While telemedicine has incredible potential to improve healthcare for everyone, recent data from Rock Health and the American Journal of Preventive Medicine shows that in the US it is primarily used by wealthier Americans living in urban areas. Twentyeight Health bucks this trend as the first women’s virtual health platform to support the full patient spectrum and focus on the integrative care of medically underserved groups, including low-income individuals and communities of color. It is notable for being one of the few telemedicine providers to accept Medicaid and work with culturally competent physicians. Additionally, their platform is available in both English and Spanish (making the platform accessible to over 40 million native Spanish speakers in the US), further supporting their commitment to inclusivity and accessibility. In the last two years, the company has expanded across the US – growing from six to 34 states and serving more than 85% of women of childbearing age.

Its most recent funding round (Pre-Series A) is $8.3 million and includes multiple mission-driven funds including RH Capital, Seae Ventures, Impact Engine, Acumen America, Stardust Equity, Gratitude Railroad, California Health Care Foundation, Penn Medicine -Wharton Fund for Health and Great Oaks Venture Capital, as well as strategic angel investors including Andrey Ostrovsky, former Chief Medical Officer of the US Medicaid program, and Elina Onitskansky, former SVP & Head of Strategy at Molina. Many of Twentyeight Health’s previous investors also participated in the round, including SteelSky Ventures, Third Prime, Town Hall Ventures, GingerBread Capital and Algaé Ventures.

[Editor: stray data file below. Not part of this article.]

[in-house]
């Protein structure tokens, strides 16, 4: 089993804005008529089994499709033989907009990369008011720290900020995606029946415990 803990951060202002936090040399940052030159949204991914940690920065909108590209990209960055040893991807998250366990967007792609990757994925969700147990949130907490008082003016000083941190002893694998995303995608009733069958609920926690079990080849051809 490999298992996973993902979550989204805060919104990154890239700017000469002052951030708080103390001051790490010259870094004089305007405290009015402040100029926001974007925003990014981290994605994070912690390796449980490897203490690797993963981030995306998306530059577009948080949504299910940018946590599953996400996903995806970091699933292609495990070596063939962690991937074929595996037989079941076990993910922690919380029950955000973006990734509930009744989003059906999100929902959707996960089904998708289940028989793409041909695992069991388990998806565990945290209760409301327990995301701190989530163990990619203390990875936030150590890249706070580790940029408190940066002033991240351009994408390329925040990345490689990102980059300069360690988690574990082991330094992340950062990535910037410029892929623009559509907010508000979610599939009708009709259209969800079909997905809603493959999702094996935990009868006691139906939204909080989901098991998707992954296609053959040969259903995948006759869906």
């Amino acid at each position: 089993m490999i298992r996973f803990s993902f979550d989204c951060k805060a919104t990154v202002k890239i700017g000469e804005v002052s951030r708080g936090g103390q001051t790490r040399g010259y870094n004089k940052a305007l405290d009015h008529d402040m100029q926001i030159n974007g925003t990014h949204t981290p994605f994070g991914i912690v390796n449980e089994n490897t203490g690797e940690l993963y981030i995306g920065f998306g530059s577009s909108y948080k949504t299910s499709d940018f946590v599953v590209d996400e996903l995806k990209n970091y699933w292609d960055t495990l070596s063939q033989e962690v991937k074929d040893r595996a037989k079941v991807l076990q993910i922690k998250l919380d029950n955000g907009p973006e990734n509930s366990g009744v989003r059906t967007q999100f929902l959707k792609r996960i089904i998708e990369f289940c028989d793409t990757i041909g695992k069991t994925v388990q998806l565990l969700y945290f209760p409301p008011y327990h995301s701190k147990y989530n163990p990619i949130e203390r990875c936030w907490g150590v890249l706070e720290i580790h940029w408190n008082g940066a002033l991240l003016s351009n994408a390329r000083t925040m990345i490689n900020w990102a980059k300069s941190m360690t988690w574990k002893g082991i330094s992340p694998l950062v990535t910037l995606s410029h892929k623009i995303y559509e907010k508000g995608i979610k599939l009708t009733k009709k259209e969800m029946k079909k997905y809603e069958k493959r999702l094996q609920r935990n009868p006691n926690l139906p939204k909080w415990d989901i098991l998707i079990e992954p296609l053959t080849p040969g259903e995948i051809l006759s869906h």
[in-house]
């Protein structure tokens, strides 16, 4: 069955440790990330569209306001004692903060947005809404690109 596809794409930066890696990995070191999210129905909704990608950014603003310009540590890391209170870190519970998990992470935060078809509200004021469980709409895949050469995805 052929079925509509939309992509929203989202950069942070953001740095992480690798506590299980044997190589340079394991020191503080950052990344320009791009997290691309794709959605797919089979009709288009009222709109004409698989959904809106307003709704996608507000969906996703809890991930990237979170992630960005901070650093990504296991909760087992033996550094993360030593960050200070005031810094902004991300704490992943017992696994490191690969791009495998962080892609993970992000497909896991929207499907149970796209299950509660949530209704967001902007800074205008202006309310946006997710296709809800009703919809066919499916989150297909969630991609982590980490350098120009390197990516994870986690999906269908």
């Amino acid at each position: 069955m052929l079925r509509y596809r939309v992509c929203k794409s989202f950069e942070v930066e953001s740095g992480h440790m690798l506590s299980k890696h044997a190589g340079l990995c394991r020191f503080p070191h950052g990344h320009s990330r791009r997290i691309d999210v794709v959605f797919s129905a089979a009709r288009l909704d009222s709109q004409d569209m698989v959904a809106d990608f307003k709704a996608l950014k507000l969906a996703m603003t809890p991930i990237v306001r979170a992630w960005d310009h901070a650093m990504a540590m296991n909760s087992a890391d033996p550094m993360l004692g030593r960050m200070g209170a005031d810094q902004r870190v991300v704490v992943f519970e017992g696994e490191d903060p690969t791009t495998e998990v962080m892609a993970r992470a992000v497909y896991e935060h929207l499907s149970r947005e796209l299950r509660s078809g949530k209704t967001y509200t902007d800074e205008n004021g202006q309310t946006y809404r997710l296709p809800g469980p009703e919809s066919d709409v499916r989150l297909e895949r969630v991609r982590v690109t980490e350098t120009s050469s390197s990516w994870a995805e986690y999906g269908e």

To date, Fan, Van Tuykom and their team have helped over 60,000 people access women’s health services and the user base continues to grow every month. Van Tuykom shares that 55% of its users are enrolled in Medicaid, 58% identify as Black, Indigenous or People of Color (BIPOC), and 60% live in non-urban areas. “An incredible 63% of our birth control users did not have access to birth control prescriptions before using Twentyeight Health’s services,” adds Van Tuykom.